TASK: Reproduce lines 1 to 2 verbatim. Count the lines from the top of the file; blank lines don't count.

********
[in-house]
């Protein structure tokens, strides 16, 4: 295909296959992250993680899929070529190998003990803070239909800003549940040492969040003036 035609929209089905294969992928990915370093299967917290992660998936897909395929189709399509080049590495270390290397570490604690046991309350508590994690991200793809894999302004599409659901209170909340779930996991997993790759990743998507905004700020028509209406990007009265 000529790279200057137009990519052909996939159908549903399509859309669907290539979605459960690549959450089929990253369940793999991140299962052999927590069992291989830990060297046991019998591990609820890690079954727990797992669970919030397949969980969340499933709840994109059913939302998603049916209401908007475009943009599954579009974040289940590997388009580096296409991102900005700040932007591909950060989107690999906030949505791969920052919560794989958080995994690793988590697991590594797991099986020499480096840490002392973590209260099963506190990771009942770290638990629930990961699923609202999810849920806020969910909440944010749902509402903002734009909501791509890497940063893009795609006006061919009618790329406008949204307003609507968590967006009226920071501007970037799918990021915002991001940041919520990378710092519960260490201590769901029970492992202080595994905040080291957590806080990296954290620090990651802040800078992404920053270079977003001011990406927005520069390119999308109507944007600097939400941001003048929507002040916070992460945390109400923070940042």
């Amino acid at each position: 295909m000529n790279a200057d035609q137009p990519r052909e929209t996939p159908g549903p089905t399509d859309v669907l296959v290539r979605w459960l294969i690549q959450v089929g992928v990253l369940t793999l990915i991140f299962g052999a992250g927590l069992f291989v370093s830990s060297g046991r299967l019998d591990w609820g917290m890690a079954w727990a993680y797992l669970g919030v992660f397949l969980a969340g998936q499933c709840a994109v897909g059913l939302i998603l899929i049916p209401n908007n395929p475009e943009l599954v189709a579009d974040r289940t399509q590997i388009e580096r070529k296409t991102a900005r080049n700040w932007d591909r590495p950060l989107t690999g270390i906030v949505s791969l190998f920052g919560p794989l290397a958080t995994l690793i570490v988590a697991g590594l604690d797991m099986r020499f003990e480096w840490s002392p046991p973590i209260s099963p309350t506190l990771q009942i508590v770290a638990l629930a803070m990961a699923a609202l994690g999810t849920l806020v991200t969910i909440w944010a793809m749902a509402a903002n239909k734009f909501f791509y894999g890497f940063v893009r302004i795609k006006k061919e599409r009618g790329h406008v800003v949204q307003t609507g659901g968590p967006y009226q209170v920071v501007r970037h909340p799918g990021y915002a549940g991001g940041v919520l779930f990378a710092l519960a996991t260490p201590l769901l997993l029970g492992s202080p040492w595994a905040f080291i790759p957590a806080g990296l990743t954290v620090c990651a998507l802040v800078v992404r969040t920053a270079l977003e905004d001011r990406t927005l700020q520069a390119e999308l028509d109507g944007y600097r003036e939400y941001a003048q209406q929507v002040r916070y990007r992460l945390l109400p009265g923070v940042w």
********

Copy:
[in-house]
């Protein structure tokens, strides 16, 4: 295909296959992250993680899929070529190998003990803070239909800003549940040492969040003036 035609929209089905294969992928990915370093299967917290992660998936897909395929189709399509080049590495270390290397570490604690046991309350508590994690991200793809894999302004599409659901209170909340779930996991997993790759990743998507905004700020028509209406990007009265 000529790279200057137009990519052909996939159908549903399509859309669907290539979605459960690549959450089929990253369940793999991140299962052999927590069992291989830990060297046991019998591990609820890690079954727990797992669970919030397949969980969340499933709840994109059913939302998603049916209401908007475009943009599954579009974040289940590997388009580096296409991102900005700040932007591909950060989107690999906030949505791969920052919560794989958080995994690793988590697991590594797991099986020499480096840490002392973590209260099963506190990771009942770290638990629930990961699923609202999810849920806020969910909440944010749902509402903002734009909501791509890497940063893009795609006006061919009618790329406008949204307003609507968590967006009226920071501007970037799918990021915002991001940041919520990378710092519960260490201590769901029970492992202080595994905040080291957590806080990296954290620090990651802040800078992404920053270079977003001011990406927005520069390119999308109507944007600097939400941001003048929507002040916070992460945390109400923070940042």